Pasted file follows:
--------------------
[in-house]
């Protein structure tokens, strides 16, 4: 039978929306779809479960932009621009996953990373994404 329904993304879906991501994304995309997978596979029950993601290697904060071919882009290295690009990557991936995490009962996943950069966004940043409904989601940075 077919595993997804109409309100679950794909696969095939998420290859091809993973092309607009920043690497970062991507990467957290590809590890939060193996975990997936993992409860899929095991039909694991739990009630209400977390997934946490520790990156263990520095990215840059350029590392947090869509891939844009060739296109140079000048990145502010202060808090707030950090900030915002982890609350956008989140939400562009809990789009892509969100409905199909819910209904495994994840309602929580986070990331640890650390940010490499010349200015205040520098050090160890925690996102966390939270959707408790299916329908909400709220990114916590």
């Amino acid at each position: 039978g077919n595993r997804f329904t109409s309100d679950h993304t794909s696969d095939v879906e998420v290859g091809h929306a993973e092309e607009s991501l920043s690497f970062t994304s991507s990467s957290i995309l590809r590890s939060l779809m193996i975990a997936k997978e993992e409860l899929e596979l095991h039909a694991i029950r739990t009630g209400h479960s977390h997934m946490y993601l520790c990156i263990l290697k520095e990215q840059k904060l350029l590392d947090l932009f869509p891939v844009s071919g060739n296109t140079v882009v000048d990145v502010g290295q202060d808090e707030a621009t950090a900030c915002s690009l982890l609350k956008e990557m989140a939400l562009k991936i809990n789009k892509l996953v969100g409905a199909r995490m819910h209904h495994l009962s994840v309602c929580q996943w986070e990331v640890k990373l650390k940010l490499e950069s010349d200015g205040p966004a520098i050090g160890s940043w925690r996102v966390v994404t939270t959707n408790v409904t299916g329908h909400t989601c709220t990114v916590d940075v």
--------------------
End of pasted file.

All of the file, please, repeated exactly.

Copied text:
[in-house]
């Protein structure tokens, strides 16, 4: 039978929306779809479960932009621009996953990373994404 329904993304879906991501994304995309997978596979029950993601290697904060071919882009290295690009990557991936995490009962996943950069966004940043409904989601940075 077919595993997804109409309100679950794909696969095939998420290859091809993973092309607009920043690497970062991507990467957290590809590890939060193996975990997936993992409860899929095991039909694991739990009630209400977390997934946490520790990156263990520095990215840059350029590392947090869509891939844009060739296109140079000048990145502010202060808090707030950090900030915002982890609350956008989140939400562009809990789009892509969100409905199909819910209904495994994840309602929580986070990331640890650390940010490499010349200015205040520098050090160890925690996102966390939270959707408790299916329908909400709220990114916590």
């Amino acid at each position: 039978g077919n595993r997804f329904t109409s309100d679950h993304t794909s696969d095939v879906e998420v290859g091809h929306a993973e092309e607009s991501l920043s690497f970062t994304s991507s990467s957290i995309l590809r590890s939060l779809m193996i975990a997936k997978e993992e409860l899929e596979l095991h039909a694991i029950r739990t009630g209400h479960s977390h997934m946490y993601l520790c990156i263990l290697k520095e990215q840059k904060l350029l590392d947090l932009f869509p891939v844009s071919g060739n296109t140079v882009v000048d990145v502010g290295q202060d808090e707030a621009t950090a900030c915002s690009l982890l609350k956008e990557m989140a939400l562009k991936i809990n789009k892509l996953v969100g409905a199909r995490m819910h209904h495994l009962s994840v309602c929580q996943w986070e990331v640890k990373l650390k940010l490499e950069s010349d200015g205040p966004a520098i050090g160890s940043w925690r996102v966390v994404t939270t959707n408790v409904t299916g329908h909400t989601c709220t990114v916590d940075v």